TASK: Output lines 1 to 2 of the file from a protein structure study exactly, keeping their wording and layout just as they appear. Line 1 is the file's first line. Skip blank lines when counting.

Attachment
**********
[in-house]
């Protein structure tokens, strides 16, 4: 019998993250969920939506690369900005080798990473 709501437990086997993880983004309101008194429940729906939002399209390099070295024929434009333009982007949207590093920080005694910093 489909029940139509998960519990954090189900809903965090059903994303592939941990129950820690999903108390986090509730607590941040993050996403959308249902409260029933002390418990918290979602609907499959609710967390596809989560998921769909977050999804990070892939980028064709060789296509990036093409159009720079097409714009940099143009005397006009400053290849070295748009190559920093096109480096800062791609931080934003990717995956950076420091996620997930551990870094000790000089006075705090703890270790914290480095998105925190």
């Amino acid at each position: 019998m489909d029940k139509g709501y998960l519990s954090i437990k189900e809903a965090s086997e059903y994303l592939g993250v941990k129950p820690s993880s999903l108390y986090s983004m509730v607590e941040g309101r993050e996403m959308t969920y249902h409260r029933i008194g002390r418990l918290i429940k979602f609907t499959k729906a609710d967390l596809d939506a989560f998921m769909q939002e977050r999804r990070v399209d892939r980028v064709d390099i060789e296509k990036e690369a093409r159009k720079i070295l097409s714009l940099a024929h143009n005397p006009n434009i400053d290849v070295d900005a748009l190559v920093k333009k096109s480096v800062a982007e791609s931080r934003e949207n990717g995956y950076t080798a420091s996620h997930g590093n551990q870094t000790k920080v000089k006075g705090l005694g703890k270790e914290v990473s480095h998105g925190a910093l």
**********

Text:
[in-house]
């Protein structure tokens, strides 16, 4: 019998993250969920939506690369900005080798990473 709501437990086997993880983004309101008194429940729906939002399209390099070295024929434009333009982007949207590093920080005694910093 489909029940139509998960519990954090189900809903965090059903994303592939941990129950820690999903108390986090509730607590941040993050996403959308249902409260029933002390418990918290979602609907499959609710967390596809989560998921769909977050999804990070892939980028064709060789296509990036093409159009720079097409714009940099143009005397006009400053290849070295748009190559920093096109480096800062791609931080934003990717995956950076420091996620997930551990870094000790000089006075705090703890270790914290480095998105925190």